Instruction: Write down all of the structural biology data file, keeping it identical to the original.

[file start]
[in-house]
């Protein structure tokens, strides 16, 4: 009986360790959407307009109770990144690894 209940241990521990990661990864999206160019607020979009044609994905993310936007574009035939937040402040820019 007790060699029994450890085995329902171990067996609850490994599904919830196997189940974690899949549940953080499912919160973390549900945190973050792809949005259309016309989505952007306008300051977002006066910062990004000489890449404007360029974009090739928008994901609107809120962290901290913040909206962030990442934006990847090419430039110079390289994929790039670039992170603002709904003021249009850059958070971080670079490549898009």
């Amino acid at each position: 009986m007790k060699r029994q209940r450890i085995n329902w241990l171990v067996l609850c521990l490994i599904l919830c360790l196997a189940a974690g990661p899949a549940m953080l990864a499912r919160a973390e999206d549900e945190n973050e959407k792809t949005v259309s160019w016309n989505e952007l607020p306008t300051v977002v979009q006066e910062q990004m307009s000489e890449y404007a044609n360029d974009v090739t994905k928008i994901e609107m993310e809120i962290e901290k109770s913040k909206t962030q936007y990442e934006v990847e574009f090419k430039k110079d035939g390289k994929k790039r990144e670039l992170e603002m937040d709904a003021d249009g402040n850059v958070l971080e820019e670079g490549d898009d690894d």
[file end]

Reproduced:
[in-house]
């Protein structure tokens, strides 16, 4: 009986360790959407307009109770990144690894 209940241990521990990661990864999206160019607020979009044609994905993310936007574009035939937040402040820019 007790060699029994450890085995329902171990067996609850490994599904919830196997189940974690899949549940953080499912919160973390549900945190973050792809949005259309016309989505952007306008300051977002006066910062990004000489890449404007360029974009090739928008994901609107809120962290901290913040909206962030990442934006990847090419430039110079390289994929790039670039992170603002709904003021249009850059958070971080670079490549898009």
């Amino acid at each position: 009986m007790k060699r029994q209940r450890i085995n329902w241990l171990v067996l609850c521990l490994i599904l919830c360790l196997a189940a974690g990661p899949a549940m953080l990864a499912r919160a973390e999206d549900e945190n973050e959407k792809t949005v259309s160019w016309n989505e952007l607020p306008t300051v977002v979009q006066e910062q990004m307009s000489e890449y404007a044609n360029d974009v090739t994905k928008i994901e609107m993310e809120i962290e901290k109770s913040k909206t962030q936007y990442e934006v990847e574009f090419k430039k110079d035939g390289k994929k790039r990144e670039l992170e603002m937040d709904a003021d249009g402040n850059v958070l971080e820019e670079g490549d898009d690894d």